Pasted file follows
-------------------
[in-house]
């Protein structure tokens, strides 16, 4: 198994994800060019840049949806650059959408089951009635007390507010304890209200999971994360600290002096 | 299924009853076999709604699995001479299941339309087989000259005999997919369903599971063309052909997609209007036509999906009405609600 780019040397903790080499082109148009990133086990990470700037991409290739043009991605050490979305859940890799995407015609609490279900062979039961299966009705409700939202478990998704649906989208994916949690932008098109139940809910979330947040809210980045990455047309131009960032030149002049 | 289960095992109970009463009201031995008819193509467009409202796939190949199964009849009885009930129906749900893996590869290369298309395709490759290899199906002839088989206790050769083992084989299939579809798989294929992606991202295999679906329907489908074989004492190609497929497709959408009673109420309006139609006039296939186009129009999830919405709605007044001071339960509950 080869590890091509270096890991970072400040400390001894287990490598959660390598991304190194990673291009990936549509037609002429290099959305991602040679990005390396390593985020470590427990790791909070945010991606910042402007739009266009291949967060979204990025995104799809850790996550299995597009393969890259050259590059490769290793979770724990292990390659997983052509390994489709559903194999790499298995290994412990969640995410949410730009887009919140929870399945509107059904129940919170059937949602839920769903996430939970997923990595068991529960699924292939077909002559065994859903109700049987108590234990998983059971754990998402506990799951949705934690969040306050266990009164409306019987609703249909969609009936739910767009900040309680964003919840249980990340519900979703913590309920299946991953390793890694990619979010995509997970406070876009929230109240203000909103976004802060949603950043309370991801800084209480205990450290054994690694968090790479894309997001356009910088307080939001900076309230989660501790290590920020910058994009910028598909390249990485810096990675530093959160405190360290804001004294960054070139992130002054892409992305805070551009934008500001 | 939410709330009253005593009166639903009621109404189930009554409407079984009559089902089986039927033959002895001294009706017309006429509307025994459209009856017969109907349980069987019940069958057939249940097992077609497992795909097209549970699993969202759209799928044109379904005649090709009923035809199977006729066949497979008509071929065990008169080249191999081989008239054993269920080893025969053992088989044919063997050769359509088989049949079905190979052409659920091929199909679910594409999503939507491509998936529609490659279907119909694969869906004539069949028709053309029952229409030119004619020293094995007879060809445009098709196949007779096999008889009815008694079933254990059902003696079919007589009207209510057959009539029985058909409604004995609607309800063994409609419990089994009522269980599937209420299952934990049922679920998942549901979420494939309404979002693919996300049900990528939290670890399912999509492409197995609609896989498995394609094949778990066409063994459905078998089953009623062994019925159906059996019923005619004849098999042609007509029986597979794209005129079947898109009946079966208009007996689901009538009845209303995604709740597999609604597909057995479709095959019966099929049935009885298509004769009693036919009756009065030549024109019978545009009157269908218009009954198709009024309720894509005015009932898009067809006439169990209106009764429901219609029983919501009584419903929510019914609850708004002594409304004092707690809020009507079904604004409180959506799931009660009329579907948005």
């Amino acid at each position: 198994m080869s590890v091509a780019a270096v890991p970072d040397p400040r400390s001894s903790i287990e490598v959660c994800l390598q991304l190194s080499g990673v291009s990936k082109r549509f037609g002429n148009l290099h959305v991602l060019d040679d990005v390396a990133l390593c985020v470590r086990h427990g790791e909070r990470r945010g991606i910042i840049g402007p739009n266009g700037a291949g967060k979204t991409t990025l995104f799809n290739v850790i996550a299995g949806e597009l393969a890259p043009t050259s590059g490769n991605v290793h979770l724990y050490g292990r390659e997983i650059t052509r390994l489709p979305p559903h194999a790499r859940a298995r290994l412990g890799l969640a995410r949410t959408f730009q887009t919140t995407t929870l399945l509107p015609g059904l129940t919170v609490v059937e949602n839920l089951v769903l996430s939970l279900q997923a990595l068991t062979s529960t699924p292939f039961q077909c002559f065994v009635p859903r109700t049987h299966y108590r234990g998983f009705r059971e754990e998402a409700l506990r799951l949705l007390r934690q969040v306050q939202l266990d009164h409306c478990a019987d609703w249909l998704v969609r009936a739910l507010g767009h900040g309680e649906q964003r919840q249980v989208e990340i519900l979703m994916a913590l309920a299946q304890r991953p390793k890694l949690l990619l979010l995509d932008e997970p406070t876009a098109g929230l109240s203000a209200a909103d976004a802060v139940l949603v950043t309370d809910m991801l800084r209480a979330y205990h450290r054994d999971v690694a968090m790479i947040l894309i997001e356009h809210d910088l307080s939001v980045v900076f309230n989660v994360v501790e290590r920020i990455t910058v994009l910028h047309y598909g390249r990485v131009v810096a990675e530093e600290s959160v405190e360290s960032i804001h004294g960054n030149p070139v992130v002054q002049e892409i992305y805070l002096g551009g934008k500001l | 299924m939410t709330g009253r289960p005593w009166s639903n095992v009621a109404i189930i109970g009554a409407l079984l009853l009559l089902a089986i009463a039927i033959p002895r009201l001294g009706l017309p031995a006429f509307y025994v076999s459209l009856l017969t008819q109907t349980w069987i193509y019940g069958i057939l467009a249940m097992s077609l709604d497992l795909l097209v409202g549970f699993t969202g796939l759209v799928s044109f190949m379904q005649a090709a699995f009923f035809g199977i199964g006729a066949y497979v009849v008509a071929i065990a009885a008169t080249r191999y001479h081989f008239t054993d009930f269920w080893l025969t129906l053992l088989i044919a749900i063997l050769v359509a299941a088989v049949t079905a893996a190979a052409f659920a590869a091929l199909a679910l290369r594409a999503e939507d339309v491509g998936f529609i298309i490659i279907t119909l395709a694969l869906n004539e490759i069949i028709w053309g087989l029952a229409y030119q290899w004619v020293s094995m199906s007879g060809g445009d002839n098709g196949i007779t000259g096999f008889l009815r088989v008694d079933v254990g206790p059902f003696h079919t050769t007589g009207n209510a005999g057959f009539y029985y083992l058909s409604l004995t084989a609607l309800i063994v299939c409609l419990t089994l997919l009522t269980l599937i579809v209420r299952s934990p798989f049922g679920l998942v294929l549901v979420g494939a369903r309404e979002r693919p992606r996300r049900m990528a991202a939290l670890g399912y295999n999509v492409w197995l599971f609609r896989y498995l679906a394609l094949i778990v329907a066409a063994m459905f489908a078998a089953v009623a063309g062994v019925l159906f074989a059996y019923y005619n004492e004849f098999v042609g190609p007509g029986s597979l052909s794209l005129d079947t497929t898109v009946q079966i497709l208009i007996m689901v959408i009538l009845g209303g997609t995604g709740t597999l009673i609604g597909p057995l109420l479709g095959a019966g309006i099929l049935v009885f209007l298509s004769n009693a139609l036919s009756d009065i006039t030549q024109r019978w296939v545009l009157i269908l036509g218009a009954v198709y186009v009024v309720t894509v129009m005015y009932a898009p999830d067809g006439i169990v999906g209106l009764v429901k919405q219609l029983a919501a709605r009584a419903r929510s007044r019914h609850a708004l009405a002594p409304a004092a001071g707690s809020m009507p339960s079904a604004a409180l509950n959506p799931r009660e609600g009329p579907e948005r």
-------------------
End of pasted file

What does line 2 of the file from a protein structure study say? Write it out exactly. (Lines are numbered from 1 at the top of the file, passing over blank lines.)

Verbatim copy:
């Protein structure tokens, strides 16, 4: 198994994800060019840049949806650059959408089951009635007390507010304890209200999971994360600290002096 | 299924009853076999709604699995001479299941339309087989000259005999997919369903599971063309052909997609209007036509999906009405609600 780019040397903790080499082109148009990133086990990470700037991409290739043009991605050490979305859940890799995407015609609490279900062979039961299966009705409700939202478990998704649906989208994916949690932008098109139940809910979330947040809210980045990455047309131009960032030149002049 | 289960095992109970009463009201031995008819193509467009409202796939190949199964009849009885009930129906749900893996590869290369298309395709490759290899199906002839088989206790050769083992084989299939579809798989294929992606991202295999679906329907489908074989004492190609497929497709959408009673109420309006139609006039296939186009129009999830919405709605007044001071339960509950 080869590890091509270096890991970072400040400390001894287990490598959660390598991304190194990673291009990936549509037609002429290099959305991602040679990005390396390593985020470590427990790791909070945010991606910042402007739009266009291949967060979204990025995104799809850790996550299995597009393969890259050259590059490769290793979770724990292990390659997983052509390994489709559903194999790499298995290994412990969640995410949410730009887009919140929870399945509107059904129940919170059937949602839920769903996430939970997923990595068991529960699924292939077909002559065994859903109700049987108590234990998983059971754990998402506990799951949705934690969040306050266990009164409306019987609703249909969609009936739910767009900040309680964003919840249980990340519900979703913590309920299946991953390793890694990619979010995509997970406070876009929230109240203000909103976004802060949603950043309370991801800084209480205990450290054994690694968090790479894309997001356009910088307080939001900076309230989660501790290590920020910058994009910028598909390249990485810096990675530093959160405190360290804001004294960054070139992130002054892409992305805070551009934008500001 | 939410709330009253005593009166639903009621109404189930009554409407079984009559089902089986039927033959002895001294009706017309006429509307025994459209009856017969109907349980069987019940069958057939249940097992077609497992795909097209549970699993969202759209799928044109379904005649090709009923035809199977006729066949497979008509071929065990008169080249191999081989008239054993269920080893025969053992088989044919063997050769359509088989049949079905190979052409659920091929199909679910594409999503939507491509998936529609490659279907119909694969869906004539069949028709053309029952229409030119004619020293094995007879060809445009098709196949007779096999008889009815008694079933254990059902003696079919007589009207209510057959009539029985058909409604004995609607309800063994409609419990089994009522269980599937209420299952934990049922679920998942549901979420494939309404979002693919996300049900990528939290670890399912999509492409197995609609896989498995394609094949778990066409063994459905078998089953009623062994019925159906059996019923005619004849098999042609007509029986597979794209005129079947898109009946079966208009007996689901009538009845209303995604709740597999609604597909057995479709095959019966099929049935009885298509004769009693036919009756009065030549024109019978545009009157269908218009009954198709009024309720894509005015009932898009067809006439169990209106009764429901219609029983919501009584419903929510019914609850708004002594409304004092707690809020009507079904604004409180959506799931009660009329579907948005």